Muscat: Technological advances to help people with a variety of disabilities are becoming better and better, and some are even tailored for the Arab world, experts at a symposium at Sultan Qaboos University explained.
The symposium, called 'Assistive Technology: A Key to Success', brought together parents, teachers, students and members of different associations for people with disability to hear from three international experts about the available tools and the need to adapt education for people with special needs.
"Because technology itself has improved, it makes it a great tool for disabled people to work with," said Pantelis Makris, a UN Development Programme consultant from Cyprus who helped make the first Arabic keyboard that has big, colourful keys and can be used by people with visual impairments.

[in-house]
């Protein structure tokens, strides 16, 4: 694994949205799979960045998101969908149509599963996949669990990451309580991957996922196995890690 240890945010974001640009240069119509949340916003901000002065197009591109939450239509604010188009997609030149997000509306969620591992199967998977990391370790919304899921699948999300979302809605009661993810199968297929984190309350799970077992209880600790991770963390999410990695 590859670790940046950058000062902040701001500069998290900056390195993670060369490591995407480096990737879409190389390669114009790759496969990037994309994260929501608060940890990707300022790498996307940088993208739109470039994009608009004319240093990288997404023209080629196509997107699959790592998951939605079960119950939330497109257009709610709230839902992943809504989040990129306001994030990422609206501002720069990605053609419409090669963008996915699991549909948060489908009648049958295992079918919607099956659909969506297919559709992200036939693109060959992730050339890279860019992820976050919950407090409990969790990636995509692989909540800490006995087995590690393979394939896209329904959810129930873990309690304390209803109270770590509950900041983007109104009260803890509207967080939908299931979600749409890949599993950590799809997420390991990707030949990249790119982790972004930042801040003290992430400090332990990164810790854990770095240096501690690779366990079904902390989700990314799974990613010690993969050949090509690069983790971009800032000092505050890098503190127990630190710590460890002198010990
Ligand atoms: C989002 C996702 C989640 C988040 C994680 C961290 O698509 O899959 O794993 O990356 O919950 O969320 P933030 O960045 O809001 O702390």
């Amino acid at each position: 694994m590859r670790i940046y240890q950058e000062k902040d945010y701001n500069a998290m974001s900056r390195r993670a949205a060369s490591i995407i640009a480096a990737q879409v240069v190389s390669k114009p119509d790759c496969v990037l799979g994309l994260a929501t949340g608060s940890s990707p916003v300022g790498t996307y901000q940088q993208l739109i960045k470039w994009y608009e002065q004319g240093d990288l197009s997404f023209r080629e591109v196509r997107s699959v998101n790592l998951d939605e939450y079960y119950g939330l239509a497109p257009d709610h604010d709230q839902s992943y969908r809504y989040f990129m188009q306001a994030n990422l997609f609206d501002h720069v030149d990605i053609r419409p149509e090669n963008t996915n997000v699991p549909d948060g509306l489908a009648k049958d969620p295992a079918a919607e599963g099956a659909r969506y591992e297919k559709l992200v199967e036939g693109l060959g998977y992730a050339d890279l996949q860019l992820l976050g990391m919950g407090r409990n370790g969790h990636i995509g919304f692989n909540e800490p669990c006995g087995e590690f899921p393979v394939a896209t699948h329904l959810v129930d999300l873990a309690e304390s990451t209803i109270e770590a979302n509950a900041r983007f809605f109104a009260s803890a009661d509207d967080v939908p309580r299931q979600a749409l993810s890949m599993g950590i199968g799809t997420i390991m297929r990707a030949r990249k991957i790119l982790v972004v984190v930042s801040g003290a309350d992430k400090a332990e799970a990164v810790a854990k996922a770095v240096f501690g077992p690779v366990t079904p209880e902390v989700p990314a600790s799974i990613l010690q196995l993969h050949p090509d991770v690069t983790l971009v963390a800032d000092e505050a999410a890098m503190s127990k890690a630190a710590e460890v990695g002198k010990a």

Makris spoke of the many developments in computers that now make it easier for people with paralysis, autism, Down Syndrome, blindness, dyslexia and other problems to communicate.
For example, there are mice that can be clicked with one's foot, head, or even controlled on-screen just by one's eyes, voice-controlled computers, programmes that convert text to voice, special pens that read codes, and even little robots that help children learn to read.
Chair of the Kuwait Dyslexia Association, Mohammed Al Qatami, said it's highly important to give people with special needs the chance to be educated regardless of the challenges and adaptations required, because many of them are highly intelligent or gifted despite their disabilities. "We gain a lot if help those students, and we lose a lot of it don't. We have no choice but to adapt our school to dyslexia," Al Qatami said.